Written by Steven Lee Myers
The first earthquake struck this small farming village in Sichuan province before dawn on Feb. 24. There were two more the next day.
Sichuan is naturally prone to earthquakes, including a major one in 2008 that killed nearly 70,000 people, but to the rattled villagers of Gaoshan, the cause of these tremors was human-made.
“The drilling,” Yu Zhenghua said as she tearfully surveyed her damaged home, still officially uninhabitable five days later.
The drilling Yu referred to was hydraulic fracturing, or fracking. The technology, which has revolutionized the production of natural gas and oil in the United States, has created a boom in China, too, and with it many of the controversies that have dogged the practice elsewhere.
In the hours after the quakes, thousands of residents converged outside the main government building in Rong County to protest widespread fracking in the rolling hills and valleys here now yellowing with the flowering of rapeseed.
The protesters jostled with security guards along a sliding metal gate and dispersed only after officials announced they had suspended fracking operations of a regional subsidiary of China National Petroleum Corp., the country’s largest oil and gas producer.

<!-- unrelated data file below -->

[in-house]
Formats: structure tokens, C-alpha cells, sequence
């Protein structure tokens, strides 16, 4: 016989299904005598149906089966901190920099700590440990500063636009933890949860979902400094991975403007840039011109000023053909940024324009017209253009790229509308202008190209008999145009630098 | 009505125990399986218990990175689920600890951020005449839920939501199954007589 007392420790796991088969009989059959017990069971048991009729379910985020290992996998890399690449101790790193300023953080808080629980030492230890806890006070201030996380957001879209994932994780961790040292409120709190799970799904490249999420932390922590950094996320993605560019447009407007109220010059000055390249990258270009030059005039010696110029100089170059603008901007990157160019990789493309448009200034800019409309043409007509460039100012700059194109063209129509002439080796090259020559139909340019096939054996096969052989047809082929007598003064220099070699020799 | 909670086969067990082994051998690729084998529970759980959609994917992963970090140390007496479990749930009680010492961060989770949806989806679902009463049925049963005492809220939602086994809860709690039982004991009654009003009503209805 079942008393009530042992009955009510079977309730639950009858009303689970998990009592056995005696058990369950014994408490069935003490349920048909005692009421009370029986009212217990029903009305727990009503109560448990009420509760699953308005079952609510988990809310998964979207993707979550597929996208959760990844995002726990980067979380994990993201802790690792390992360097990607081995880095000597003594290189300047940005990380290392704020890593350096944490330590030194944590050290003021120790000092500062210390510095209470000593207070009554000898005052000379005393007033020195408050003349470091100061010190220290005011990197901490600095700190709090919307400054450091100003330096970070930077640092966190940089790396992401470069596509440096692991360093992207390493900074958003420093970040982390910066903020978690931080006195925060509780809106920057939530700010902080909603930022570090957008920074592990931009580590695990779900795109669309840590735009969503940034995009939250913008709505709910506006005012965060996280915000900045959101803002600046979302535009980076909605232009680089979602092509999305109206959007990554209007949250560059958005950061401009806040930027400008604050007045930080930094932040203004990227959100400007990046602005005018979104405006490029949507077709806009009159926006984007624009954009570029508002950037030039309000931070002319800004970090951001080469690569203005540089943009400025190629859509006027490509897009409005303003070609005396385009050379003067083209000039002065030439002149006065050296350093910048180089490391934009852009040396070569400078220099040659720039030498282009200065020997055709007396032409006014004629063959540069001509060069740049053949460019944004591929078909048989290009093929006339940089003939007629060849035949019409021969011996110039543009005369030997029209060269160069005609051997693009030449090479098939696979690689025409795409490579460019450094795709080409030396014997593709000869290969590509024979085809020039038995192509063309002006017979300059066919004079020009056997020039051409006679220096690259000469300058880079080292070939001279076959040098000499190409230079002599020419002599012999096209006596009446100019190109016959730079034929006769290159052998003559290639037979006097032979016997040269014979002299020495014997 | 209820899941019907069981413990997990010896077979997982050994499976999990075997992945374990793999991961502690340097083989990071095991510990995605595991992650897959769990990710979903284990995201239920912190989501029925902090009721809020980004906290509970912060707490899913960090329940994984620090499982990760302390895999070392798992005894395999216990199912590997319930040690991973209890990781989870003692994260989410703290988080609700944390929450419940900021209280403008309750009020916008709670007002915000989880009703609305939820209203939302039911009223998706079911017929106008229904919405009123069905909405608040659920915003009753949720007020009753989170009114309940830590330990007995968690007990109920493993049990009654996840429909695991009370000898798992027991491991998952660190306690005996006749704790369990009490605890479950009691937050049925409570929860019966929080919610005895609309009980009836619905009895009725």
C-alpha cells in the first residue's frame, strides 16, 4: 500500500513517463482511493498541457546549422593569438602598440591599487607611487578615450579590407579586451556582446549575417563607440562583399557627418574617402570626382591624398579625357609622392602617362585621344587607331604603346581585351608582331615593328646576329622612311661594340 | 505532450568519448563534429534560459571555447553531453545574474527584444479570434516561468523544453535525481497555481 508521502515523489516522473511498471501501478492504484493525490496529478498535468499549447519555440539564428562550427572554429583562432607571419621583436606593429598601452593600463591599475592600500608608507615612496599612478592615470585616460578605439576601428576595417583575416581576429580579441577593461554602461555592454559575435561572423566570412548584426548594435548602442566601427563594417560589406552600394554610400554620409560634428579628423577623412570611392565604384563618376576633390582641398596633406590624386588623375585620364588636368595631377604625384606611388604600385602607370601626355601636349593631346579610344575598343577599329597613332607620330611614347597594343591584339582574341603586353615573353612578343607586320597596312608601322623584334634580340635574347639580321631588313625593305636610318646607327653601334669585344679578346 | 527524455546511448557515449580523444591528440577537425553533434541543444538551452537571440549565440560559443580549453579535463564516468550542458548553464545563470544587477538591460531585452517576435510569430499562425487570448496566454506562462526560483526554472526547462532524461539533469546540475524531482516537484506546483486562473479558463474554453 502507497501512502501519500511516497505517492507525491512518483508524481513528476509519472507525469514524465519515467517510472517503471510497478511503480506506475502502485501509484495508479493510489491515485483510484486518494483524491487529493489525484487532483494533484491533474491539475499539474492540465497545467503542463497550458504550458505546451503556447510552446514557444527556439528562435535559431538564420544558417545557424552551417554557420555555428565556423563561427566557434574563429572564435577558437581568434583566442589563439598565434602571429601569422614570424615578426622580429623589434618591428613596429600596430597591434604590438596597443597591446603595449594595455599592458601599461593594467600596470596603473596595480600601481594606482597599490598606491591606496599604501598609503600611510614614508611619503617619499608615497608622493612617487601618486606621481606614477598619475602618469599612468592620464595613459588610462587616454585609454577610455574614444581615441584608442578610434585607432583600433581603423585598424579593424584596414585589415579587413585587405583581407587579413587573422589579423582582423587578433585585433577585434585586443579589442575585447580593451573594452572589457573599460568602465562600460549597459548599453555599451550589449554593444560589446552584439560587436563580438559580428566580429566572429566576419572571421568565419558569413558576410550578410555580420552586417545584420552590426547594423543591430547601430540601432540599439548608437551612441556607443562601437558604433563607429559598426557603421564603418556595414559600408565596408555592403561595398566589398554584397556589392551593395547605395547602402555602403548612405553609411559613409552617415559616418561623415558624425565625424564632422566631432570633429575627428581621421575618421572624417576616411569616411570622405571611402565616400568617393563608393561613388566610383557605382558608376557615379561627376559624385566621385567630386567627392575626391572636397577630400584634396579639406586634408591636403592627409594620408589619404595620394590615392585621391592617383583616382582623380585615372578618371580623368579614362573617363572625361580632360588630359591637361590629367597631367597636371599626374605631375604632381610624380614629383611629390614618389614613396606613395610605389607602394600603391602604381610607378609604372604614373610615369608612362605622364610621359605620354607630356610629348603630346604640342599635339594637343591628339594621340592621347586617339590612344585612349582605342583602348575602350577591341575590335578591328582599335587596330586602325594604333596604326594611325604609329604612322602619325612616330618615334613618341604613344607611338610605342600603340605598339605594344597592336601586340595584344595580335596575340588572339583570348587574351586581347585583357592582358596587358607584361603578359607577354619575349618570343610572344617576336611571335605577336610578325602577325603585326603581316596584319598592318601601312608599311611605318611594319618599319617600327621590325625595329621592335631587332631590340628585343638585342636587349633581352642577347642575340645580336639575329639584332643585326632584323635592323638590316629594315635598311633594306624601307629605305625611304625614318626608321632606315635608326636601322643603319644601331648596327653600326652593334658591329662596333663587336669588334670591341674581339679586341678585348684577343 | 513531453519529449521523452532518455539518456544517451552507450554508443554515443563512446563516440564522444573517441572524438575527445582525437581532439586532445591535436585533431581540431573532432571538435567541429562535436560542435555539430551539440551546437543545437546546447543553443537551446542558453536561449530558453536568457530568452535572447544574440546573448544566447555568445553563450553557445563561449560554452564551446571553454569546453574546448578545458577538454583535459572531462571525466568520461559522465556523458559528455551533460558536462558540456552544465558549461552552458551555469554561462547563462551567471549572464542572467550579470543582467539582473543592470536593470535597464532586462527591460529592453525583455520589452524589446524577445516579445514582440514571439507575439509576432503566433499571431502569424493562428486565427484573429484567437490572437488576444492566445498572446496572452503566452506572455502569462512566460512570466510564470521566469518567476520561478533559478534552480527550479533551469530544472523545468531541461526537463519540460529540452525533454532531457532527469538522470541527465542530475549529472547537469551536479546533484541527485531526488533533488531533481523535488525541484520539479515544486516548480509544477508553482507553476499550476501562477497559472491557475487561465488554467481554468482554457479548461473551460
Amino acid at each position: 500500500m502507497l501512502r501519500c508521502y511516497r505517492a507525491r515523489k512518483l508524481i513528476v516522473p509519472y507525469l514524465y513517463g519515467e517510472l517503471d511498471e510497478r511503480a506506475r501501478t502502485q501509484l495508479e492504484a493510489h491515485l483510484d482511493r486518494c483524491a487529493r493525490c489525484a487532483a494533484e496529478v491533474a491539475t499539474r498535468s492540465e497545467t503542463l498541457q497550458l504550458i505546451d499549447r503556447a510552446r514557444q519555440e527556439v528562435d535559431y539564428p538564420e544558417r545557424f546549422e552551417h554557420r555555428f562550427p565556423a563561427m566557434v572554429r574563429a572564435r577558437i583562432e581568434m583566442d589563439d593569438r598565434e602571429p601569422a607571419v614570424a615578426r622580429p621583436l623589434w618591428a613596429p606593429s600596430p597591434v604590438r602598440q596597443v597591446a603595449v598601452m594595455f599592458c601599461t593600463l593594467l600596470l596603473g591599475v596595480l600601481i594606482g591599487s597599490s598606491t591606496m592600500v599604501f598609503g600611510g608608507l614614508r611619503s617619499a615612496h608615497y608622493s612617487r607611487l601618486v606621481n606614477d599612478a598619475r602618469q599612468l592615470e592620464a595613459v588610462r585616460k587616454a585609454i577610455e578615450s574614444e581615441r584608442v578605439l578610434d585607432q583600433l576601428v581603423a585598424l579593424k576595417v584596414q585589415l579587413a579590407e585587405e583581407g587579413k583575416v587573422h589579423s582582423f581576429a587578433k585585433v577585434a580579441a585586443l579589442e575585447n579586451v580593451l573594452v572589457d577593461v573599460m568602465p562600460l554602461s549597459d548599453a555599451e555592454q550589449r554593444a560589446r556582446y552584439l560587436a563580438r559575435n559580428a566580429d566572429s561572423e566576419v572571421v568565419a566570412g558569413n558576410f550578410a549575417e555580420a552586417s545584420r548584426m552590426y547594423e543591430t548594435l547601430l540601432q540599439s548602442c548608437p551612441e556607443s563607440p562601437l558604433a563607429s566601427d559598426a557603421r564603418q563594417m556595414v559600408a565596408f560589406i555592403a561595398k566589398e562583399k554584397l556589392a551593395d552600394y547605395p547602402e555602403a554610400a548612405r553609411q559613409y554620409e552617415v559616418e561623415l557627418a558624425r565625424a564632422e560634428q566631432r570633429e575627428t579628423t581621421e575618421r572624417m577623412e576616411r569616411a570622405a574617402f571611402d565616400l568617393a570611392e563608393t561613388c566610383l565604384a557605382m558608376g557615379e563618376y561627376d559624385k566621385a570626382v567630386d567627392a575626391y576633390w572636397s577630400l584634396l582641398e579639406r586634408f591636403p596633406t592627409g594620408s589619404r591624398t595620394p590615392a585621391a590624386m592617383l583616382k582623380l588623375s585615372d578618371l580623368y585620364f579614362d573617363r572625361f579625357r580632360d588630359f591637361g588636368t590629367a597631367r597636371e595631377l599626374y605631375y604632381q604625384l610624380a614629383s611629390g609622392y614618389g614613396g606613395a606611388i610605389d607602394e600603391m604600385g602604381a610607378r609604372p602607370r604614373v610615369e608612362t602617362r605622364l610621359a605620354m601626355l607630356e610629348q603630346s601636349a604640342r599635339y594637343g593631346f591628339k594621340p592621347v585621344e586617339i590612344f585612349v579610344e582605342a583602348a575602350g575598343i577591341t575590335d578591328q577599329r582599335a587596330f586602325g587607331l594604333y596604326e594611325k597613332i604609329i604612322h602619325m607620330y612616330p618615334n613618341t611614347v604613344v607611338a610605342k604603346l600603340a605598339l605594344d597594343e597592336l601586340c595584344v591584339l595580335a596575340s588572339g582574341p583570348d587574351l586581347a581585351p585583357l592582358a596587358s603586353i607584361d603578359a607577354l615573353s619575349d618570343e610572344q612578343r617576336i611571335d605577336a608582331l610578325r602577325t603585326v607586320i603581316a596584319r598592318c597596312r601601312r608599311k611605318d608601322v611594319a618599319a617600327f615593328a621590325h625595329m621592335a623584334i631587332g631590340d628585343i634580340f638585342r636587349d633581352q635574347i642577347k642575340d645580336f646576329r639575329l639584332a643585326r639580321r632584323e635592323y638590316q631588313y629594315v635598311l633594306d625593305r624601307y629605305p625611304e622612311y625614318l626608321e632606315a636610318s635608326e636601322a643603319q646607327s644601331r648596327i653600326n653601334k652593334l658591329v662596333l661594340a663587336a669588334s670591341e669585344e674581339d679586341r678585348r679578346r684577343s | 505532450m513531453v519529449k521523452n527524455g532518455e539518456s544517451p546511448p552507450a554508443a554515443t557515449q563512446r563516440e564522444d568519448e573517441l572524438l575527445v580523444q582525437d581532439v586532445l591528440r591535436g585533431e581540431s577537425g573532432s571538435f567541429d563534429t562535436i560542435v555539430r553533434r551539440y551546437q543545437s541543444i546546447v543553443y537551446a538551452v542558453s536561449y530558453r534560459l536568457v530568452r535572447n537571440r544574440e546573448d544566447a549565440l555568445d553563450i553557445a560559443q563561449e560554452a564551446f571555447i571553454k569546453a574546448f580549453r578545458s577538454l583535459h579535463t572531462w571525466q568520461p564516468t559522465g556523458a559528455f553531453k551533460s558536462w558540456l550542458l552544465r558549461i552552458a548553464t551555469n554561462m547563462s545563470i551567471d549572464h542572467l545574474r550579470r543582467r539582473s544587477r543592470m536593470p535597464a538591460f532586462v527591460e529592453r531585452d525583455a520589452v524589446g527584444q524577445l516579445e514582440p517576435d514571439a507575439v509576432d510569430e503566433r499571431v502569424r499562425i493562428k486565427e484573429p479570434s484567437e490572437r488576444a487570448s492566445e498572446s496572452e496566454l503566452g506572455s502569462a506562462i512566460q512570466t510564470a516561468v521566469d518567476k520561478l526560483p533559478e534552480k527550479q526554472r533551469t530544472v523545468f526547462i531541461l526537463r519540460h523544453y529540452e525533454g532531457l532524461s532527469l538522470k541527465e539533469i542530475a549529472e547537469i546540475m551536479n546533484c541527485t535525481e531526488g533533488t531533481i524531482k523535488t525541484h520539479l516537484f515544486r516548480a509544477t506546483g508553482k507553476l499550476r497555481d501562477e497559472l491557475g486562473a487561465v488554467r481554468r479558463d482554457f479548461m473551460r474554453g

China, like the United States and other countries, has embraced the fracking revolution in hopes of weaning itself from its dependence on foreign energy sources. But the public fury that unexpectedly boiled over in Gaoshan underscores the social and environmental challenges the country must overcome — even in a tightly controlled political system.
“Sichuan is a major earthquake zone, so there is clearly a risk,” said Philip Andrews-Speed, a geologist with the Energy Studies Institute of the National University of Singapore. He added that the government should conduct a thorough and transparent study of causes of the temblors in order to reassure those who live nearby.
The three earthquakes killed two people and wounded 13. More than 20,000 homes in three villages suffered damage and nine collapsed completely, according to a statement by the county. About 1,600 people were displaced, forced to move in with relatives or to live temporarily in 470 blue tents distributed by authorities.
The suspension of operations — which remains in effect — stilled 15 sites in the area affected by the quakes, pending a survey by officials from Sichuan province, according to an official for the Rong County government, Huang Jing.